With reverence and awe we both entered the first ancient tomb of King Ramesses VI.  He was the fifth ruler of the Twentieth Dynasty of Egypt.  He made the tomb of Ramesses V his own and had it enlarged and redecorated for himself.  Ramesses V is believed to have died at a young age with one of the earliest known cases of smallpox.

 Walking inside we are immediately struck by the clarity and vivid color that remains on these ancient walls that were hand carved!

The long corridor reveals the many hand carved features that adorn this unbelievable place.

These tombs were designed and worked on when the king started his reign.  Using very simple tools these plans were carried out by many different artisans.  It usually took from six to ten years.

Symbols in the tombs were hoped to protect the interred in the afterlife.  Some of the scenes depicted rituals or life experiences of the deceased.

It's hard to contain my excitement as we toured this very special place.

We walked the pathway down the corridor while studying as much as our brains could take in.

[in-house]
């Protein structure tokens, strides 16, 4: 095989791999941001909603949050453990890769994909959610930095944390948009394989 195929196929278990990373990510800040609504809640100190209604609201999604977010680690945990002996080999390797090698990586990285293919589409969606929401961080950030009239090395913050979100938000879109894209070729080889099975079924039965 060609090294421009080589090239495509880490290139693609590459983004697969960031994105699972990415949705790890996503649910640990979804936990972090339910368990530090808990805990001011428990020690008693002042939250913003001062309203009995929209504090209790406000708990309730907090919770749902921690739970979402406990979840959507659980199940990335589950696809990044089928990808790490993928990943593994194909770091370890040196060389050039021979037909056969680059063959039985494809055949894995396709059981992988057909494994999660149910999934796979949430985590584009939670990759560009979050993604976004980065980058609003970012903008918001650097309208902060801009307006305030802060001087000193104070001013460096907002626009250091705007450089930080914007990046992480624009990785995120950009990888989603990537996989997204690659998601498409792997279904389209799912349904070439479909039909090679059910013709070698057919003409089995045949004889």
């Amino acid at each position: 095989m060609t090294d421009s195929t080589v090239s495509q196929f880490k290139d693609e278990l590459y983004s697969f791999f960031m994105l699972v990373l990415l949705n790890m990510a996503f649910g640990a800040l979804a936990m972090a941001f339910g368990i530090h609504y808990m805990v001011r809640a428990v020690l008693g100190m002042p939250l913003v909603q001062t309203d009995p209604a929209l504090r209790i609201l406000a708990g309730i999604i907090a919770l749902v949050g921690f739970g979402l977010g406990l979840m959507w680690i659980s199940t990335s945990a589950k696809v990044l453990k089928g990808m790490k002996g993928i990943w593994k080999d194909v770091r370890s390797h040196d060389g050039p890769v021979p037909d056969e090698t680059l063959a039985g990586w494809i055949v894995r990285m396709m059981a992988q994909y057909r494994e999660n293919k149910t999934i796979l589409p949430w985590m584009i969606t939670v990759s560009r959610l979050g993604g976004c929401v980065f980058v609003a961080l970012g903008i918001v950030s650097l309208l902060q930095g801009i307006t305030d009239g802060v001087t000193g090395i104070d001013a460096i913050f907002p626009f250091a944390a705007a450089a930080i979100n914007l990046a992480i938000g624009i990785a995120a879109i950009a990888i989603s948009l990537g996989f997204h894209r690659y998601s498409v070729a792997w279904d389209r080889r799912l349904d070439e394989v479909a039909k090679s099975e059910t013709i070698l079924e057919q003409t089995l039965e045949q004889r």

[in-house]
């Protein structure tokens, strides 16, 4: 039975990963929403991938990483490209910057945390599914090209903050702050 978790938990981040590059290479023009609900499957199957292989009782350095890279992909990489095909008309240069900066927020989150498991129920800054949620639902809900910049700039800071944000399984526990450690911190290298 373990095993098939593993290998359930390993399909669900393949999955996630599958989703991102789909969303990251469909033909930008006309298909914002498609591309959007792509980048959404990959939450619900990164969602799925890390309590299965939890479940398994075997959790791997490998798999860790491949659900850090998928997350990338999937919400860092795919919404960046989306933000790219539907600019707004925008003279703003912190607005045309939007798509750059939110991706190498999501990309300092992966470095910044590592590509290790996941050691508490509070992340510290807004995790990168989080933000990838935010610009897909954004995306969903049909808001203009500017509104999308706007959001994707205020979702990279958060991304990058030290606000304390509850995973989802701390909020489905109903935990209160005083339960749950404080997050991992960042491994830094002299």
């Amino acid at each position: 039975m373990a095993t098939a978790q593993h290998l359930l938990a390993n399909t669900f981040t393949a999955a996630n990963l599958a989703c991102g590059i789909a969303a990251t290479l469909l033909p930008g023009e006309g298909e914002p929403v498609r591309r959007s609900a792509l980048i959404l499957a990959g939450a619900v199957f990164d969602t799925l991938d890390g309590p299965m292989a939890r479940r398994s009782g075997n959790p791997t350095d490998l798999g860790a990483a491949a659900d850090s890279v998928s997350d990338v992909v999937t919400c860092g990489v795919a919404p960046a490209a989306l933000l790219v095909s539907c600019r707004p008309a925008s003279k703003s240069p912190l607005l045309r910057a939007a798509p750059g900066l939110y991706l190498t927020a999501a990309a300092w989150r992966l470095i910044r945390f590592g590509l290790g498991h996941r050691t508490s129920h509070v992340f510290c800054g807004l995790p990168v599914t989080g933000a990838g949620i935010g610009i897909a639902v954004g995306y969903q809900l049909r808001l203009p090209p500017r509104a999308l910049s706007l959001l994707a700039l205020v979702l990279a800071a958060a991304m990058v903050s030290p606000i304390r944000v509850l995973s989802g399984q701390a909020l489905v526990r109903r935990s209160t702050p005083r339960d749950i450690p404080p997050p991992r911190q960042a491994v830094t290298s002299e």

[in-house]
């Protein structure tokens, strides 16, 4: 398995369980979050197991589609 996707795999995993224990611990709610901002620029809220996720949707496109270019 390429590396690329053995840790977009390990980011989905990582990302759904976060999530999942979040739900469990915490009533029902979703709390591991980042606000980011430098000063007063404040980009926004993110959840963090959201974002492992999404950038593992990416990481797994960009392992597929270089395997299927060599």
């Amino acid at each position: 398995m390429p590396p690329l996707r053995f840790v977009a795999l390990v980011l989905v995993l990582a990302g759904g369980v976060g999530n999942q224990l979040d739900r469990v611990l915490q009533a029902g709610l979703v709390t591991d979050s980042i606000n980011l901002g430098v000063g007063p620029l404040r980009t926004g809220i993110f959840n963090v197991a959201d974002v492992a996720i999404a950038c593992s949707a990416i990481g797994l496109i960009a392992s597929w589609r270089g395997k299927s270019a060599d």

When we stepped outside of the tomb we stopped to take in the view.  Unbelievable to us!

Reading about the tomb of Ramesses VI we learn that its location probably protected the tomb of Tutankhamun.  Grave robbers went for Ramesses VI and didn't realize that Tutankhamun treasures were next door!  Though these treasures are now scattered about the world, many still reside in the museum in Cairo (GEM-Grand Egyptian Museum).  The gold funerary mask resides there.

With grateful hearts we next head to Tutankhamun's tomb.  How can I possibly be in this space?  With our tickets in hand we enter the corridor.

I mean no disrespect to the dead.  This is the remains of King Tutankhamun.  

The corridor in his tomb is quite small compared to the Ramesses.  The burial site of Tutankhamun is modest in comparison to the other tombs as well.  Grayden and I watched a documentary that revealed that behind these walls the corridors go on and on, but the permission to break through these walls has not been granted.